Rita Z Goldstein, PhD
Dr. Goldstein is the Mount Sinai Professor in Neuroimaging and Addiction at the Departments of Psychiatry and Neuroscience/Friedman Brain Institute (FBI) in the Icahn School of Medicine at Mount Sinai (ISMMS). Dr. Goldstein directs the Neuroimaging of Addictions and Related Conditions (NARC) Research Program, and previously the Brain Imaging Center (BIC) at ISMMS, both internationally recognized for their use and development of innovative multimodality neuroimaging methods (including MRI, PET, EEG/ERP) for the translational study of brain morphology and function.
Nationally and internationally known for her neuroimaging and neuropsychological studies in drug addiction, Dr. Goldstein formulated a theoretical model known as Impaired Response Inhibition and Salience Attribution (iRISA). Multiple neuroimaging modalities—including MRI, EEG/ERP, PET—and neuropsychological tests are used to explore the neurobiological underpinnings of iRISA in drug addiction and related conditions. This model has drawn considerable scientific attention (exceeding 3,000 citations for a review published in the Am J Psychiatry in 2002 and 2,000 for another review published in Nature Reviews Neuroscience in 2011). An important application of Dr. Goldstein’s research is to facilitate the development of empirically-validated neuroscience informed intervention modalities that would improve cognitive and emotional function, leading to better treatment outcomes, in drug addiction and other chronically relapsing disorders of self-regulation. For this purpose, the lab has been using neuroscience-based knowledge/results to inform, develop and test potential interventions in people seeking treatment for addiction.
Dr. Goldstein is a recognized leader in the neuroimaging study of the cognitive and emotional processes underlying human drug addiction. Her research interests include the elucidation of the role of dopamine and prefrontal cortical deficits in iRISA (Impairments in Response Inhibition and Salience Attribution or the compromised ability to change ongoing willed-behavior in response to an emotionally salient feedback) in drug addiction and other disorders of self-control. Dr. Goldstein's interests also include pharmacological fMRI, real-time neurofeedback using Brain Computer Interface, and brain stimulation (e.g., with tDCS). She has also been exploring the contribution of individual differences, including recency of drug use, sex differences and polymorphisms in monoaminergic genes, to addiction and aggression, with a focus on the neural mechanisms underlying reinforcement learning, reconsolidation, extinction, habit formation, choice and decision-making, and self-awareness and insight into severity of illness. Naturalistic studies (including movie watching in fMRI, natural language processing with AI/ML, and continuous behavioral measures with EMAs and actigraphy) have recently been added to the lab's arsenal of scientific tools.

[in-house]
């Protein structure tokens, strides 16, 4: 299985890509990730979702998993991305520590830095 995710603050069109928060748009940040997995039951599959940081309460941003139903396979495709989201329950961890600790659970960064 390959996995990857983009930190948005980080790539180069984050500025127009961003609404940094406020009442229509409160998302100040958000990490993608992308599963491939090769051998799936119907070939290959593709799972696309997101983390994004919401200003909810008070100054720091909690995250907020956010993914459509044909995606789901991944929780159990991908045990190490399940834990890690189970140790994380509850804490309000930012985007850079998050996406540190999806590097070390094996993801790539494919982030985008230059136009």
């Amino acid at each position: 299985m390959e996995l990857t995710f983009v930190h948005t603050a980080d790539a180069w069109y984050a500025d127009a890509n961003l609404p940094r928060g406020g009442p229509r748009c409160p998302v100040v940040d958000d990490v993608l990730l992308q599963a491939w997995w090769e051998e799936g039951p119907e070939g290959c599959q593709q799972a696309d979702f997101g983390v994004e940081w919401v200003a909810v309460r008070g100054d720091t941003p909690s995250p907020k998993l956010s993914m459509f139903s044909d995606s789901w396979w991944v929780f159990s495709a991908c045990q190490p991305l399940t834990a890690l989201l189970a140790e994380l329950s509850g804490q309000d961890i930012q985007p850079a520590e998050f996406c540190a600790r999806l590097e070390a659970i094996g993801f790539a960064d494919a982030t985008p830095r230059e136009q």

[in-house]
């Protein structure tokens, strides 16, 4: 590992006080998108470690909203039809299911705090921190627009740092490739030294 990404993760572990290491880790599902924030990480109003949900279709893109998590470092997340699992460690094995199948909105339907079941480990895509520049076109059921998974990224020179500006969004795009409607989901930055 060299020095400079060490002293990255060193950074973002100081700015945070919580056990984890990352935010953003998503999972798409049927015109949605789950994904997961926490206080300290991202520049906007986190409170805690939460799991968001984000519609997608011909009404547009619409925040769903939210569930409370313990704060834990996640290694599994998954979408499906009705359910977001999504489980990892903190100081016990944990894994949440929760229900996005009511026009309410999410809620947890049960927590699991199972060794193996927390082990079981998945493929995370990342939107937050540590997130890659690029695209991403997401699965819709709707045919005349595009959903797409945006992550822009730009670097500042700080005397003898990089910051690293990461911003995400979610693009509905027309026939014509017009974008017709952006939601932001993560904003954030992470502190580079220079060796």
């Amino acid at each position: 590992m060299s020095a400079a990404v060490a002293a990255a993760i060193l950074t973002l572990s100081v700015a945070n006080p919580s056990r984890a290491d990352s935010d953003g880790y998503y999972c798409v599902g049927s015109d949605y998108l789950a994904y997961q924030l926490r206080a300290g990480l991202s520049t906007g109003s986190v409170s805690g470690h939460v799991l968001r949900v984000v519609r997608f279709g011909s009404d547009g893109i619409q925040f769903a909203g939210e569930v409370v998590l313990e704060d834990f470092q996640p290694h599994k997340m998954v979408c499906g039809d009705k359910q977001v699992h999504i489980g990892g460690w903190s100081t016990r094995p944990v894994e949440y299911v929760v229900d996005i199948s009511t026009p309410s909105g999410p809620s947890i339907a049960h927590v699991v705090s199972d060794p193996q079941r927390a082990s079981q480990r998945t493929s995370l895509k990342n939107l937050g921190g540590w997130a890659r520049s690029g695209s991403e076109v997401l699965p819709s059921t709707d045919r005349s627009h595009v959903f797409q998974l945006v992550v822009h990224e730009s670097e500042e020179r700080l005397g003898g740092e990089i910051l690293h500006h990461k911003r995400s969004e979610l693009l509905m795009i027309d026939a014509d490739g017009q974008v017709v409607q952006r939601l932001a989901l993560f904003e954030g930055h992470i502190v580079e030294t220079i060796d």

Dr. Goldstein has authored or co-authored >150 highly-cited, peer-reviewed manuscripts and book chapters, focusing on the role of the prefrontal cortex in drug addiction. Her research has been independently funded by several federal and private agencies, with total funding of more than $23 million as a principal or multiple investigator or program director.
Dr. Goldstein is fellow of the American College of Neuropsychopharmacology (ACNP) since 2015, receiving the prestigious Joel Elkes Research Award in 2012 and the Jacob P. Waletzky Award in 2013.
Dr. Goldstein has mentored numerous trainees, from junior faculty and post-doc fellows to graduate, undergraduate and high-school students. Several of her students/post-doc fellows received NIH fellowships under her primary or co-sponsorship (e.g., F and/or K series), receiving numerous other awards and recognition in the field. Dr. Goldstein's trainees have published numerous 1st authorship manuscripts in prestigious psychiatry and neuroscience journals (including PNAS, JAMA Psychiatry, J Neurosci, Brain, Biological Psychiatry, Cerebral Cortex, etc.) and many of them are now leading their own independent labs as principal investigators (e.g., at ISMMS, Stony Brook Univ., Univ. of Minnesota, Univ. of Rutgers, Univ. or Montreal).
Dr. Goldstein earned an undergraduate degree from Tel Aviv University in Israel. She received her PhD in Health Clinical Psychology from the University of Miami after completing a yearlong internship in clinical neuropsychology at the Long Island Jewish Medical Center. She then completed her postdoctoral training with Nora Volkow and Joanna Fowler on brain imaging and alcohol abuse through a fellowship from the National Institutes of Health at Brookhaven National Laboratory.
For description of research in the lab and recent publications see http://icahn.mssm.edu/research/programs/narc
Addiction, Atherosclerosis, Basal Ganglia, Behavioral Health, Biomechanics/Bioengineering, Biomedical Sciences, Biostatistics, Brain Imaging, Cardiovascular, Cerebral Cortex, Cognitive Neuroscience, Computational Neuroscience, Diffusion Tensor Imaging, Electrophysiology, Genetics, Imaging, MRI, Magnetic Resonance Imaging, Neuromodulation, Neuroscience, Positron Emission Tomography, Prefrontal Cortex, Psychiatry
Multi-Disciplinary Training Areas